We set sail directly for St Thomas and flew off the wind, averaging six and seven knots and hitting almost 10 during the squalls. We plan to depart St Thomas with Jennifer from Brooklyn on Tuesday the 20th of November and hope to arrive in Wilmington, North Carolina the first week in December. This will be our sail home to the schooner Anne's birthplace. Harry, my dad has moved back into the family home and is waiting for us to come and engage him and do the family thing.


Thanks everybody for helping in so many ways. Stay tuned as the story continues.

 
Ship on Fire
Saturday, 13 October 2012
October 10, 1012
Wakenaam, Guyana

We often imagine our story from the eyes of our son "The adventures of Darshen." He has seen things that few people have seen. Imagine being tied next to a ship on fire...

Almost a year ago when we arrived in Georgetown, Guyana, after a 35 day non-stop at sea voyage from NYC, we found a little safety and security from the raging river currents and pirates that everybody warned us about by tying up next a ship on the dock at the mouth of the river. The ship was named Miss Reanna from the island of Wakenaam in the delta of the biggest river in Guyana, the Essequibo. We made friends with the crew and exchanged visits and food. Miss Reanna is an old steel riveted cargo boat built in Denmark before WWII. When we arrived at Joe's boatyard in Wakenaam imagine our surprise when we found our stern almost touching the stern of Miss Reanna!

We were having lunch when we heard a worker from one of the tugboats call out. At first we didn't realize something was wrong and thought they were just calling out to each other as they always do. Then we saw a waft of smoke come out of a porthole of Miss Reanna and we thought they were welding inside. Within minutes smoke was puffing out all of portholes along the side and the workers started running. The crew then took off their shirts, dunk them in a bucket of water and tied them around their faces as masks and rushed into the smoke coming out of the pilothouse door. In two minutes they were back outside and leading a deck hose inside but were soon back out huffing and coughing.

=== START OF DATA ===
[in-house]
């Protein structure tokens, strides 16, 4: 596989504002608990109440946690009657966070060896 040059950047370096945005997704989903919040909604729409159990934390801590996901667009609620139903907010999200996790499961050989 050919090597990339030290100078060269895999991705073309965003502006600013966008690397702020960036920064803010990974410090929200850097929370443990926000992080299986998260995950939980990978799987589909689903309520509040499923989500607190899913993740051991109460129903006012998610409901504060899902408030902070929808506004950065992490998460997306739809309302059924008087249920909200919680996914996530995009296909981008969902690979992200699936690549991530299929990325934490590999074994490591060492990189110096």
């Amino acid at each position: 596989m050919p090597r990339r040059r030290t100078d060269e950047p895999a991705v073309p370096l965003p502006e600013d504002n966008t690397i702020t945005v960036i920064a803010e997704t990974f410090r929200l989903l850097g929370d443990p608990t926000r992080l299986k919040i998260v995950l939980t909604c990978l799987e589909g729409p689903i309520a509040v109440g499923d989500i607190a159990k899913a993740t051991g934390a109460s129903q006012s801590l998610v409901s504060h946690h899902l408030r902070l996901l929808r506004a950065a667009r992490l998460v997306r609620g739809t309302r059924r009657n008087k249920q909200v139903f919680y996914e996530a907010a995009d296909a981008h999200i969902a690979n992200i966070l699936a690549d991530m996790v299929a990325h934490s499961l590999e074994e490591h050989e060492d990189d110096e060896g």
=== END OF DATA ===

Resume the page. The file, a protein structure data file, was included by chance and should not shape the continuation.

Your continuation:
The workers from the tugboat and barge nearby ran over to help. There is a long narrow dock to Miss Reanna and five men ran down the dock carrying a heavy long hose. Then four different strong men manhandled a gas powered pump down the dock and passed it on board. The back of the boat was burning so they had to set the pump on deck amidships. The wind blew the smoke on to about 20 men who arrived to help. Red flames danced out of the pilothouse and windows along the side. The deck became too hot to stand on, so they sprayed the deck as they pointed the hose in different windows.

In the meantime we sat in our cockpit thirty feet from their stern watching in awe and little bit fearfully as the fire raged bigger and the men salvaged what they could, emptying deck lockers of paint cans and flammables. As the drama continued, the weight of all the water that was being pumped into the boat made the stern sink lower and the bow rise out of the water. Luckily, within an hour less and less smoke came out of the portholes and it looked like the fire was doused. Many of the men went inside and soon pieces of burned wood were being thrown overboard into the river. They took a sledge hammer to the living quarters inside to make sure there were no smoldering fires left.

That evening the wind shifted and blew the smells of fire, charred wood and paint over to us. The women and children of the crew all showed up to see the damage. We found out that it was a welding fire that started in a hidden spot far from where the welder was working. They said they would have the ship in working order in less than a week.
 
Pulling out the Fore Mast
Wednesday, 10 October 2012

October 7, 2012
Wakenaam, Guyana                    

Our biggest news here is that we finally got one of our masts out and laying down on the shore where we can chase out some rot and refinish them. This was a long time coming and the masts are quite crusty and will love to be cared for and refinished and brought back to their original beauty.

Our friend Joe, who has a big operation shipping raw molasses out of Guyana invited us over pull out the masts with his big hydraulic excavator. The arm on the excavator was just long enough to lift the foremast out and because it couldn't take hold of the mast high enough, when the mast came out of it's hole it swung sideways. That was a little disconcerting, but we had the mast lashed twice to the bucket of the excavator. We got her laid down comfortably and have already stripped her and made our first splice.


Rocky and Jessica are our only helpers now and it is a big job for us. I have been asking around for more workers, but they say it is rice harvest season now and everybody is occupied. All the landings have piles of rice sacs  full of rice in the shell they call "paddy."


We have been really busy trying to keep up with our schedule of departing here the first week in November, so we can set off from St Thomas for Wilmington NC and arrive the beginning of December before the winter storms begin. We have a few people sailing out of here with us and a few more meeting us in St. Thomas for the ocean voyage back. We are still considering a few more adventurous souls who want to experience the ocean on the mighty, mythic, but flawed Schooner Anne.
It will be quite a change for us after almost a year isolated beyond other foreign boats and travelers.

 
Leaving Supanaam
Saturday, 22 September 2012